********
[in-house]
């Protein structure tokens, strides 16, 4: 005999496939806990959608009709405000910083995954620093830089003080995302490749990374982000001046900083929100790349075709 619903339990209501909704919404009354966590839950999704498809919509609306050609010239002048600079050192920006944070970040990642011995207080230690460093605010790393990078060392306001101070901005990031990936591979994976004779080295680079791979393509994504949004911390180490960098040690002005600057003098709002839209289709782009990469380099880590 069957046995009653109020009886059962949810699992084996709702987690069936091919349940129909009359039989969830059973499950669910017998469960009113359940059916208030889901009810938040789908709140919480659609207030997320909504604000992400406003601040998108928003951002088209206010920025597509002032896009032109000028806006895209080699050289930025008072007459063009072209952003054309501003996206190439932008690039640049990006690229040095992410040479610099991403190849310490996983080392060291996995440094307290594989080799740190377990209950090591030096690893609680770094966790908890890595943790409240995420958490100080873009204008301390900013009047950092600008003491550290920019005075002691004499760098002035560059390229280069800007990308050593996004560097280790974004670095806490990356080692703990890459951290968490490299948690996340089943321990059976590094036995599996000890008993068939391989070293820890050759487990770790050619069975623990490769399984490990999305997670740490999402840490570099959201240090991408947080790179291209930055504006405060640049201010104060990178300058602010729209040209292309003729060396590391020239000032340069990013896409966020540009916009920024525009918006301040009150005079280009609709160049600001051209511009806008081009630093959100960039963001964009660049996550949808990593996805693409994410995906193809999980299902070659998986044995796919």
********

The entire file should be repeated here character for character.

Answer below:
[in-house]
């Protein structure tokens, strides 16, 4: 005999496939806990959608009709405000910083995954620093830089003080995302490749990374982000001046900083929100790349075709 619903339990209501909704919404009354966590839950999704498809919509609306050609010239002048600079050192920006944070970040990642011995207080230690460093605010790393990078060392306001101070901005990031990936591979994976004779080295680079791979393509994504949004911390180490960098040690002005600057003098709002839209289709782009990469380099880590 069957046995009653109020009886059962949810699992084996709702987690069936091919349940129909009359039989969830059973499950669910017998469960009113359940059916208030889901009810938040789908709140919480659609207030997320909504604000992400406003601040998108928003951002088209206010920025597509002032896009032109000028806006895209080699050289930025008072007459063009072209952003054309501003996206190439932008690039640049990006690229040095992410040479610099991403190849310490996983080392060291996995440094307290594989080799740190377990209950090591030096690893609680770094966790908890890595943790409240995420958490100080873009204008301390900013009047950092600008003491550290920019005075002691004499760098002035560059390229280069800007990308050593996004560097280790974004670095806490990356080692703990890459951290968490490299948690996340089943321990059976590094036995599996000890008993068939391989070293820890050759487990770790050619069975623990490769399984490990999305997670740490999402840490570099959201240090991408947080790179291209930055504006405060640049201010104060990178300058602010729209040209292309003729060396590391020239000032340069990013896409966020540009916009920024525009918006301040009150005079280009609709160049600001051209511009806008081009630093959100960039963001964009660049996550949808990593996805693409994410995906193809999980299902070659998986044995796919």